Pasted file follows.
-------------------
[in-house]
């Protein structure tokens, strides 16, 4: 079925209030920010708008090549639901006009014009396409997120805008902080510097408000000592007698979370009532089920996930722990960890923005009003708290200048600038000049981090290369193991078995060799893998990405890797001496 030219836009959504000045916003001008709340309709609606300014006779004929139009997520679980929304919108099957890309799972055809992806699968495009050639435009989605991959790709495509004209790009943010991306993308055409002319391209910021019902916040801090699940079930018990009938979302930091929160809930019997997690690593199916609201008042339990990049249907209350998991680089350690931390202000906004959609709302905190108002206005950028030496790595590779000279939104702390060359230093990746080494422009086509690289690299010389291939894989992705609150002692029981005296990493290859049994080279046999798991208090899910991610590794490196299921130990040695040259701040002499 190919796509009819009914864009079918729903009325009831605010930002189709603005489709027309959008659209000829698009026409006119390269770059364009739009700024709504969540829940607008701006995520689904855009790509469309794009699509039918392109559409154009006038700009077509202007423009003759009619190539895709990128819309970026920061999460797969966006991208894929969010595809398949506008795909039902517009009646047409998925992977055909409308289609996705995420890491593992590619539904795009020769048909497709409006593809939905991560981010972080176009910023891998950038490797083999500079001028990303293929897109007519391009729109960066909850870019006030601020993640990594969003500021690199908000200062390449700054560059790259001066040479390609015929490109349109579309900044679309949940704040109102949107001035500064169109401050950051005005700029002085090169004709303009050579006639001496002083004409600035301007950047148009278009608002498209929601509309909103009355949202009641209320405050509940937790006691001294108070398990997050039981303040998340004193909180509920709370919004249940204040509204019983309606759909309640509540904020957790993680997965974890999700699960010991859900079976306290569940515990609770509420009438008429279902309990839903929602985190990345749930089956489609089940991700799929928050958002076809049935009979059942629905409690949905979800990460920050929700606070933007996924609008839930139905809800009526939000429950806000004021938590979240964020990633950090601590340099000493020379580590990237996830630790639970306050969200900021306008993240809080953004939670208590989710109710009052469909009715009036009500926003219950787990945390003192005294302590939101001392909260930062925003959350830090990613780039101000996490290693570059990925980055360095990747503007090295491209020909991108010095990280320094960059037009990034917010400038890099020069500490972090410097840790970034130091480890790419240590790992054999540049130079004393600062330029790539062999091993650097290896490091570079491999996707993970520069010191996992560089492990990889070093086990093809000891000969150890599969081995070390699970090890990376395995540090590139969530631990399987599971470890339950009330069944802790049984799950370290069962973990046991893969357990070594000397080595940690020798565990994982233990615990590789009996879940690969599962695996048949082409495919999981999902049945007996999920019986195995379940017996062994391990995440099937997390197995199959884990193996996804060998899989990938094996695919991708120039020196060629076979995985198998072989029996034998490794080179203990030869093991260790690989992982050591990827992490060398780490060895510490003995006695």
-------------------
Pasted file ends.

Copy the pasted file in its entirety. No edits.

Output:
[in-house]
């Protein structure tokens, strides 16, 4: 079925209030920010708008090549639901006009014009396409997120805008902080510097408000000592007698979370009532089920996930722990960890923005009003708290200048600038000049981090290369193991078995060799893998990405890797001496 030219836009959504000045916003001008709340309709609606300014006779004929139009997520679980929304919108099957890309799972055809992806699968495009050639435009989605991959790709495509004209790009943010991306993308055409002319391209910021019902916040801090699940079930018990009938979302930091929160809930019997997690690593199916609201008042339990990049249907209350998991680089350690931390202000906004959609709302905190108002206005950028030496790595590779000279939104702390060359230093990746080494422009086509690289690299010389291939894989992705609150002692029981005296990493290859049994080279046999798991208090899910991610590794490196299921130990040695040259701040002499 190919796509009819009914864009079918729903009325009831605010930002189709603005489709027309959008659209000829698009026409006119390269770059364009739009700024709504969540829940607008701006995520689904855009790509469309794009699509039918392109559409154009006038700009077509202007423009003759009619190539895709990128819309970026920061999460797969966006991208894929969010595809398949506008795909039902517009009646047409998925992977055909409308289609996705995420890491593992590619539904795009020769048909497709409006593809939905991560981010972080176009910023891998950038490797083999500079001028990303293929897109007519391009729109960066909850870019006030601020993640990594969003500021690199908000200062390449700054560059790259001066040479390609015929490109349109579309900044679309949940704040109102949107001035500064169109401050950051005005700029002085090169004709303009050579006639001496002083004409600035301007950047148009278009608002498209929601509309909103009355949202009641209320405050509940937790006691001294108070398990997050039981303040998340004193909180509920709370919004249940204040509204019983309606759909309640509540904020957790993680997965974890999700699960010991859900079976306290569940515990609770509420009438008429279902309990839903929602985190990345749930089956489609089940991700799929928050958002076809049935009979059942629905409690949905979800990460920050929700606070933007996924609008839930139905809800009526939000429950806000004021938590979240964020990633950090601590340099000493020379580590990237996830630790639970306050969200900021306008993240809080953004939670208590989710109710009052469909009715009036009500926003219950787990945390003192005294302590939101001392909260930062925003959350830090990613780039101000996490290693570059990925980055360095990747503007090295491209020909991108010095990280320094960059037009990034917010400038890099020069500490972090410097840790970034130091480890790419240590790992054999540049130079004393600062330029790539062999091993650097290896490091570079491999996707993970520069010191996992560089492990990889070093086990093809000891000969150890599969081995070390699970090890990376395995540090590139969530631990399987599971470890339950009330069944802790049984799950370290069962973990046991893969357990070594000397080595940690020798565990994982233990615990590789009996879940690969599962695996048949082409495919999981999902049945007996999920019986195995379940017996062994391990995440099937997390197995199959884990193996996804060998899989990938094996695919991708120039020196060629076979995985198998072989029996034998490794080179203990030869093991260790690989992982050591990827992490060398780490060895510490003995006695």